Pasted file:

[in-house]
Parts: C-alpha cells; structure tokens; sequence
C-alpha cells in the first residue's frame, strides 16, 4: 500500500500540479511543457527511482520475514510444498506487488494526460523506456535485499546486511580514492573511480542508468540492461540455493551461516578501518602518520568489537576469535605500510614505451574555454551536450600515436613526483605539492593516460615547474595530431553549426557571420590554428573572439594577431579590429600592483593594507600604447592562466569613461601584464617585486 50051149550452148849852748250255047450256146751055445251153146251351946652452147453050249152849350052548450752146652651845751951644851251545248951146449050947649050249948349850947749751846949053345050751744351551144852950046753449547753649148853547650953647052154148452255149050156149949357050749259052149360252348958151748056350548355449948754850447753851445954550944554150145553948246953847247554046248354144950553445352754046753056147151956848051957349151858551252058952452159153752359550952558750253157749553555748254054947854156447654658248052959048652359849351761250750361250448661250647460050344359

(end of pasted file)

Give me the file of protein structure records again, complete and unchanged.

[in-house]
Parts: C-alpha cells; structure tokens; sequence
C-alpha cells in the first residue's frame, strides 16, 4: 500500500500540479511543457527511482520475514510444498506487488494526460523506456535485499546486511580514492573511480542508468540492461540455493551461516578501518602518520568489537576469535605500510614505451574555454551536450600515436613526483605539492593516460615547474595530431553549426557571420590554428573572439594577431579590429600592483593594507600604447592562466569613461601584464617585486 50051149550452148849852748250255047450256146751055445251153146251351946652452147453050249152849350052548450752146652651845751951644851251545248951146449050947649050249948349850947749751846949053345050751744351551144852950046753449547753649148853547650953647052154148452255149050156149949357050749259052149360252348958151748056350548355449948754850447753851445954550944554150145553948246953847247554046248354144950553445352754046753056147151956848051957349151858551252058952452159153752359550952558750253157749553555748254054947854156447654658248052959048652359849351761250750361250448661250647460050344359